Ghost of the Nantahala
Ready to crank up the Rudolph publicity machine?

CNN is. The cable news company is already hawking a book about Rudolph by one of its producers, just in time for the scheduled start of the trial. If it weren’t for the King of Pop’s case being heard now, I might call Eric Robert Rudolph’s court proceedings the Trial of the Century.


The bomb
Why? Because he’s charged with bombing the Olympics. Terrorizing the Olympic Games gives one a singular place in history, beside the others who’ve used the games for similar gain – to highlight their particular crusade. It could be political, could be ideaological.

God’s work
The feds, who’ve apparently connected all the dots, say Rudolph bombed gay bars and abortion clinics, too. They’ve painted him as an anti-government extremist, a soldier for the Army of God.

But is he really? The defense attorneys likely will portray a very different man. Just like the Michael Jackson case, it’s what makes Rudolph so compelling.


The bag

Is he a modern day Daniel Boone or abortionist deathmaiden? A pothead or Christian Identity priest? Kull the Conquerer (after the last movie he rented before he went on the run), or Rudolph the righteous?

Let me back up and just offer some impressions, because in my own small way, I was on Rudolph’s trail, with a million other reporters, federal agents, thirsty bloodhounds and the occasional bounty hunter (remember Bo Gritz?).

I remember the day of the 1998 abortion clinic bombing, the one that killed a security guard and disfigured a nurse. The cable news was all over it, reporting that a man was seen leaving the area in a gray pickup. Soon after, police had given out a license plate number, description of the suspect and we had a name.


sketchy details
Bad mistake. Local sheriff’s deputies and state police have said quietly, and with a little bitterness, that if the feds had just kept their mouths shut and contacted them first, they would have had Rudolph in custody before day’s end.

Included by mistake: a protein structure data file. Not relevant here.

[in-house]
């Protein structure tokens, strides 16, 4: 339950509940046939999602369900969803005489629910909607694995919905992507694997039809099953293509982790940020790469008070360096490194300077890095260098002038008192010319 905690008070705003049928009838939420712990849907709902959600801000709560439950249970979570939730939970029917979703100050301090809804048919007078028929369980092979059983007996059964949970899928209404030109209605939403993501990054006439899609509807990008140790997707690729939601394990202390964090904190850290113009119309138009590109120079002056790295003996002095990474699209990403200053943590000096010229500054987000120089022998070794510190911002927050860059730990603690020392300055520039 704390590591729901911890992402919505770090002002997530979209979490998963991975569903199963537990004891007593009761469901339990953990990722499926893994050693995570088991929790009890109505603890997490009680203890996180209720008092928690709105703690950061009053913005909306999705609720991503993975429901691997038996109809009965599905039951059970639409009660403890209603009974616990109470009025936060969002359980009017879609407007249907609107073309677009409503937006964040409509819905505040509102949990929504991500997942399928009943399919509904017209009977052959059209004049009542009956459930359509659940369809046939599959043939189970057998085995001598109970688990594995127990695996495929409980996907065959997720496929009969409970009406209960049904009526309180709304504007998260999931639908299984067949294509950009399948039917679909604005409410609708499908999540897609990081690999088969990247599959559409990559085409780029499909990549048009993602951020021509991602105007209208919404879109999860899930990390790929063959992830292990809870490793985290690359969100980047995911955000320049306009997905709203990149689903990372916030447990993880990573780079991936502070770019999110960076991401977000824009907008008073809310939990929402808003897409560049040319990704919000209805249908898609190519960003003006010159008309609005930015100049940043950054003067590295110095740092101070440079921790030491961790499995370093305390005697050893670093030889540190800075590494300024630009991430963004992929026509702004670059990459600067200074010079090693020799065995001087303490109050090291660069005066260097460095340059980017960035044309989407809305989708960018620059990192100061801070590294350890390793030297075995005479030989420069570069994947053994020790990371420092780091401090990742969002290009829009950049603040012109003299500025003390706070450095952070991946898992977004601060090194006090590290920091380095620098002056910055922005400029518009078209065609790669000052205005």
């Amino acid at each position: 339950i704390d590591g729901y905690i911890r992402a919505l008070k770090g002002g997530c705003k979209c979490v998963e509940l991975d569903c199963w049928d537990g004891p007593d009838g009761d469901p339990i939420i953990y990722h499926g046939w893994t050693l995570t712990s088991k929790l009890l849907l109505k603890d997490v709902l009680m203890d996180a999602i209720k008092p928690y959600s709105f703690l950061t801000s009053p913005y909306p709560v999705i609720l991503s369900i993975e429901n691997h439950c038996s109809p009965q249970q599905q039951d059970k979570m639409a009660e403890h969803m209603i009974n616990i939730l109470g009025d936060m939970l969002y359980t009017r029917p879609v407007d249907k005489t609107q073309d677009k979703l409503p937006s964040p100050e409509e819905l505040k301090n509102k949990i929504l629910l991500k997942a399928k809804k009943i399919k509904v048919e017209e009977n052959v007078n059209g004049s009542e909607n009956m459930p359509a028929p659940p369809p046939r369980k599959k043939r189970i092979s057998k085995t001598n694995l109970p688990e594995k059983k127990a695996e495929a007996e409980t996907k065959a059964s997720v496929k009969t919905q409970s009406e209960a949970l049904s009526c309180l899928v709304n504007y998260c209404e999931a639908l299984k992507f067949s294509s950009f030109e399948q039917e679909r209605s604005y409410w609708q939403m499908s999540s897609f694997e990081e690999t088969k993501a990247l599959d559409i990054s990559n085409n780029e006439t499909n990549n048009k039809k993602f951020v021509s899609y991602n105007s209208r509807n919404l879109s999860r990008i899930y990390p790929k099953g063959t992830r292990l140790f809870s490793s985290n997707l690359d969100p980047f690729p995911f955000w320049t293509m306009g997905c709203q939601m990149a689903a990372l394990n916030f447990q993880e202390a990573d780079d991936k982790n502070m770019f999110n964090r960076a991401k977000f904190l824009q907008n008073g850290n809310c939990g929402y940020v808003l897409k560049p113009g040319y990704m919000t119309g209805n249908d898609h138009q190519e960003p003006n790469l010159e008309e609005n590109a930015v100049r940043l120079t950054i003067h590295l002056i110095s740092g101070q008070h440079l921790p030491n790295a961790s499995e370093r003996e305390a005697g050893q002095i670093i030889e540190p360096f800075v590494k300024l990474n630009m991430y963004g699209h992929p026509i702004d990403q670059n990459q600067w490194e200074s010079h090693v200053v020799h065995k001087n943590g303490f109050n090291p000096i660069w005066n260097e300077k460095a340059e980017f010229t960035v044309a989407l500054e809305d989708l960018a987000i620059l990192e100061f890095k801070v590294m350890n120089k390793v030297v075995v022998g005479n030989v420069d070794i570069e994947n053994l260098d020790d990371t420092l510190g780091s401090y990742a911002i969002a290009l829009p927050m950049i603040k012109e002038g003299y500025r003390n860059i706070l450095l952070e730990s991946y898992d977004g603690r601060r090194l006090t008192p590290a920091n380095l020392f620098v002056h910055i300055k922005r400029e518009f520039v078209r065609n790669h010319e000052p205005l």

Instead, Rudolph apparently picked up the news and hit the highway. His Cherokee County trailer door was open when police finally showed up, and the trail was already going cold, with a bad movie rental and a few Burger King receipts blowing around agents’ feet.

A few years ago, a newspaper tried to tally up the taxpayer expense for the manhunt, the largest in recent history. It came up with a figure of $24.5 million, and that was with incomplete records from the government.


Eric
Rudolph had a great hiding spot – the half-million acres of national forestland in Western North Carolina. Two hundred agents swarmed in with dogs and forward-looking infrared sensors on their helicopters. He’d later say that some agents practically tripped over him a couple of times while on the hunt.

But the show of force didn’t do a damn bit of good, except piss off a lot of mountain people who mostly just wanted to be left alone. They couldn’t do much about, so they retaliated best way they knew how – by jabbing the establishment. Local diners put up signs like “Rudolph ate here.” Some went so far as to hang signs urging people to “Pray for Eric.”

Mostly they were just scared. I remember trying to track down an old girlfriend of Rudolph’s. I went into some little hair salon, really just an addition onto a house. Everyone just froze up and didn’t want to say a single word.

Rudolph eluded arrest for five years. The twists and turns during that time could fill volumes in and of themselves. Richard Jewell was made out to the be the lowest of the low – an overweight security guard with a hero-complex that had his life turned upside down. WNC was unmasked as a haven for anti-government militias. Rudolph’s brother set up a camera in a Charleston garage, proclaimed “This is for the FBI and the media,” and proceeded to cut his hand off (it was surgically reattached).


ain’t no picnic
Experts postulated endlessly on Rudolph’s ability to hide out. His mythology grew. Who was helping him? Was he dead in an old mine? Had he made it out and overseas to Amsterdam, his Mary Jane heaven? Was there some cave, accesible only by water, in which he lived out those legend years?

It was just crazy. Then one summer day two years ago, a 20-something Murphy police officer spotted the ghost out back of a Save-a-lot, scrounging for day-old bread and some funky fruit.


Feral fugitive
Busted. But none the worse for wear, apparently. A little thin, yes, but his hair was short, his mustache not unruly and his teeth decent.

He signed his “Wanted” posters for deputies, and told them stories of scrounging for salamanders, shooting bear and living off the land.

So now we’ll go back to the beginning. The two sides in the trial will lay out Rudolph’s life as each sees it. We’ll drag out all the cliches about mountain people and right-wing extremists and inept policework.

Will all the questions ever be answered? Probably not.

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